Aspengrove School is calling on the province to take tax exemption decisions for private schools out of the hands of municipalities, after Lantzville officials voted to tax its property holdings.
The District of Lantzville has opted to uphold a September decision to deny Aspengrove a $6,070 tax exemption next year, making the institution the third independent school in B.C. to pay taxes on its holdings.
The move has not only sparked a tax fight that’s making its way to the legislature, but generated new debate about whether municipalities should give tax breaks to independent schools.
According to Lantzville council members, the municipality is already required to give tax exemptions for independent school buildings, but they have the right to decide if they should also give tax breaks for the rest of the property, like parking lots and playgrounds.
The majority of council members decided against an exemption for 2014, citing financial restraints and low participation in the school by Lantzville students. Twelve per cent of the school population is currently from the rural community.
Taxpayers who already pay for public schools through municipal taxes, would essentially be paying an additional education tax for the private institution and the subsidy, “would be going to 80-something per cent of people that don’t live in the community,” said Coun. Graham Savage.
However, school executives charge that the district is being closed-minded and unappreciative of what it offers the community in terms of attracting new residents and providing educational choices for families. Now as a result of the decision, the institution could face a total $14,000 to $20,000 annual tax bill and potential program cuts within its $2.5-million budget.
Board member Iain McIver said the higher cost to the school will mean the difference between hiring a teacher, giving a teacher a raise or giving children access to its International Baccalaureate program through bursaries. There will be “tremendous hardship” ahead – highlighting exactly the reason why the province needs to make tax exemptions mandatory for all independent schools’ property holdings, he said.
The Federation of Independent School Associations B.C. will be taking the issue to the legislature on Aspengrove School’s behalf.
“We provide a community service, we are a … not-for-profit institution and yet this council saw fit to levy property taxes on us that they have the power not to,” McIver said. “Because you have a council as idiotic as this one, the decision-making process has to be taken out of their hands and the term ‘permissive’ has to be removed from the legislation.”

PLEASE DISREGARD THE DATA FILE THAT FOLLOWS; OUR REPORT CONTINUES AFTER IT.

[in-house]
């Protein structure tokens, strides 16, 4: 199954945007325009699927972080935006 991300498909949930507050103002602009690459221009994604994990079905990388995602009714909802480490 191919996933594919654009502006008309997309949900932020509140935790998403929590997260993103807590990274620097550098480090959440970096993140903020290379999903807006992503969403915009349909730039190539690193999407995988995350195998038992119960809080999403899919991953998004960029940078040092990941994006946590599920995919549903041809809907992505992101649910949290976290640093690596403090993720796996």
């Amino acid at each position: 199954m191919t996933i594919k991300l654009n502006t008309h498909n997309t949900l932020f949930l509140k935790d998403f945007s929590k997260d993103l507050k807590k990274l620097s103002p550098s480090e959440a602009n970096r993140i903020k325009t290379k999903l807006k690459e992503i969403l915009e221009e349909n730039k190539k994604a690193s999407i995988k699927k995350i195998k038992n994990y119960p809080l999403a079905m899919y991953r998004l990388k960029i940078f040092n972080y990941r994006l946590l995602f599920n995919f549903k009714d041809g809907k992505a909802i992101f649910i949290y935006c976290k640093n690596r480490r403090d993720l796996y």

The District of Lantzville considers giving permissive tax exemptions to the same properties it approved the previous year, including the Costin Hall and Aspengrove School. But on Sept. 23, Coun. Jennifer Millbank made the motion to cut the independent school off the recipient list to save costs and direct support toward public schools.
The institution is generally a place that serves families of means and tax exemptions to them is money out of the pockets of parents who cannot afford to send their children to private school, she said.
The motion passed 4-3 and was upheld in a tie vote last week after a challenge by Aspengrove’s community.
The district is now the third municipality in the province to challenge permissive tax exemptions for independent schools, following Nelson and the City of Victoria.
Seaview Elementary parent advisory council president Cherie Alyward supports the decision because she hasn’t seen parents or school administrators participate in community-building events, like construction of a new memorial playground. Her advice now to the school: take a page out of the public school system.
“When we can’t meet [the] budget, things get cut. So in my mind, if you can’t make it, cut things,” she said
Aspengrove plans to fight to reverse the decision.
Zinda FitzGerald, principal of Aspengrove, said Lantzville’s recent decision is a step back for the school, which only started to receive permissive tax exemptions in 2011.
The school pays more than $7,000 in taxes for one of its properties and is responsible for its own water, sewer and private garbage collection. It also offers the community use of its playground and helps make Lantzville a destination for new residents and business investment.
It is one of the five International Baccalaureate schools in the province.
“We aren’t about to sit here and just accept [the decision] because it is … unfair and it’s time the provincial government stepped in to ensure schools such as ours don’t get hit in this way,” FitzGerald said.